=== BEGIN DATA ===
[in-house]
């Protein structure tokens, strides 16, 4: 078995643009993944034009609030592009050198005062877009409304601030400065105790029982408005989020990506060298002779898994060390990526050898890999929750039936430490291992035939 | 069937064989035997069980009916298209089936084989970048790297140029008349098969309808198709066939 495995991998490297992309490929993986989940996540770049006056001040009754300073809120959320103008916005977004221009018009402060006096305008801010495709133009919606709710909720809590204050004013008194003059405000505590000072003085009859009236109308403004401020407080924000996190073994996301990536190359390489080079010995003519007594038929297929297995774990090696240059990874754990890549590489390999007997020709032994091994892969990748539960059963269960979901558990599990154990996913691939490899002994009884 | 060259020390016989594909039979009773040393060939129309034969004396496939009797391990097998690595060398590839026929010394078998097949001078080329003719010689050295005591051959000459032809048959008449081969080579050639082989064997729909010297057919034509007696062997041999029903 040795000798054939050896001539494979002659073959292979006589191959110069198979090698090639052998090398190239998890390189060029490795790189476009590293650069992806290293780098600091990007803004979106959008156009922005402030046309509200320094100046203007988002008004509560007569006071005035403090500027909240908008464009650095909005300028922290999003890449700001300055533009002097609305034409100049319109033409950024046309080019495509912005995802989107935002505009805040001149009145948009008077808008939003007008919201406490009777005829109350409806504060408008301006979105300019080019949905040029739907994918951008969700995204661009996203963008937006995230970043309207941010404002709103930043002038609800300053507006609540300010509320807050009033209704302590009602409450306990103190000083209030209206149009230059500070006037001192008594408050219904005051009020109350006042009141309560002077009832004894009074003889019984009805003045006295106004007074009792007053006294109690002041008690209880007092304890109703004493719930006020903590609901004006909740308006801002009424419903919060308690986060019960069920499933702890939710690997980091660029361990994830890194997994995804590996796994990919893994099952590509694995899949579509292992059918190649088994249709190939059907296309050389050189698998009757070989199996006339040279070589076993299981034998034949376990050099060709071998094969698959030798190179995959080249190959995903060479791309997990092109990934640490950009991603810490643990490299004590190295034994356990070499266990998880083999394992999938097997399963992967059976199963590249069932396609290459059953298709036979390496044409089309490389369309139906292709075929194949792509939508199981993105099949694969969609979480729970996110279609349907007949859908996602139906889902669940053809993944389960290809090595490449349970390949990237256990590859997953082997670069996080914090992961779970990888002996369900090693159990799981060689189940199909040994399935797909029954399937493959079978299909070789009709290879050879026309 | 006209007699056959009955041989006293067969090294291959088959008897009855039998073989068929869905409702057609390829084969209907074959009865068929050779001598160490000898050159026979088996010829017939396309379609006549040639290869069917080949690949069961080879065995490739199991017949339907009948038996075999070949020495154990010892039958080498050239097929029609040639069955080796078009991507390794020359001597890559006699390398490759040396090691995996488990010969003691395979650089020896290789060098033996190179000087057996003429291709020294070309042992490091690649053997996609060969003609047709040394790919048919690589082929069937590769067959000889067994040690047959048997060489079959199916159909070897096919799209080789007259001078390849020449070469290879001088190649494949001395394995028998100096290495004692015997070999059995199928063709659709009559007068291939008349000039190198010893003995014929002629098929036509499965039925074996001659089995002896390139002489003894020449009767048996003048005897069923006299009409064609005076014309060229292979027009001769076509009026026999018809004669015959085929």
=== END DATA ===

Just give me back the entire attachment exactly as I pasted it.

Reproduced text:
[in-house]
């Protein structure tokens, strides 16, 4: 078995643009993944034009609030592009050198005062877009409304601030400065105790029982408005989020990506060298002779898994060390990526050898890999929750039936430490291992035939 | 069937064989035997069980009916298209089936084989970048790297140029008349098969309808198709066939 495995991998490297992309490929993986989940996540770049006056001040009754300073809120959320103008916005977004221009018009402060006096305008801010495709133009919606709710909720809590204050004013008194003059405000505590000072003085009859009236109308403004401020407080924000996190073994996301990536190359390489080079010995003519007594038929297929297995774990090696240059990874754990890549590489390999007997020709032994091994892969990748539960059963269960979901558990599990154990996913691939490899002994009884 | 060259020390016989594909039979009773040393060939129309034969004396496939009797391990097998690595060398590839026929010394078998097949001078080329003719010689050295005591051959000459032809048959008449081969080579050639082989064997729909010297057919034509007696062997041999029903 040795000798054939050896001539494979002659073959292979006589191959110069198979090698090639052998090398190239998890390189060029490795790189476009590293650069992806290293780098600091990007803004979106959008156009922005402030046309509200320094100046203007988002008004509560007569006071005035403090500027909240908008464009650095909005300028922290999003890449700001300055533009002097609305034409100049319109033409950024046309080019495509912005995802989107935002505009805040001149009145948009008077808008939003007008919201406490009777005829109350409806504060408008301006979105300019080019949905040029739907994918951008969700995204661009996203963008937006995230970043309207941010404002709103930043002038609800300053507006609540300010509320807050009033209704302590009602409450306990103190000083209030209206149009230059500070006037001192008594408050219904005051009020109350006042009141309560002077009832004894009074003889019984009805003045006295106004007074009792007053006294109690002041008690209880007092304890109703004493719930006020903590609901004006909740308006801002009424419903919060308690986060019960069920499933702890939710690997980091660029361990994830890194997994995804590996796994990919893994099952590509694995899949579509292992059918190649088994249709190939059907296309050389050189698998009757070989199996006339040279070589076993299981034998034949376990050099060709071998094969698959030798190179995959080249190959995903060479791309997990092109990934640490950009991603810490643990490299004590190295034994356990070499266990998880083999394992999938097997399963992967059976199963590249069932396609290459059953298709036979390496044409089309490389369309139906292709075929194949792509939508199981993105099949694969969609979480729970996110279609349907007949859908996602139906889902669940053809993944389960290809090595490449349970390949990237256990590859997953082997670069996080914090992961779970990888002996369900090693159990799981060689189940199909040994399935797909029954399937493959079978299909070789009709290879050879026309 | 006209007699056959009955041989006293067969090294291959088959008897009855039998073989068929869905409702057609390829084969209907074959009865068929050779001598160490000898050159026979088996010829017939396309379609006549040639290869069917080949690949069961080879065995490739199991017949339907009948038996075999070949020495154990010892039958080498050239097929029609040639069955080796078009991507390794020359001597890559006699390398490759040396090691995996488990010969003691395979650089020896290789060098033996190179000087057996003429291709020294070309042992490091690649053997996609060969003609047709040394790919048919690589082929069937590769067959000889067994040690047959048997060489079959199916159909070897096919799209080789007259001078390849020449070469290879001088190649494949001395394995028998100096290495004692015997070999059995199928063709659709009559007068291939008349000039190198010893003995014929002629098929036509499965039925074996001659089995002896390139002489003894020449009767048996003048005897069923006299009409064609005076014309060229292979027009001769076509009026026999018809004669015959085929």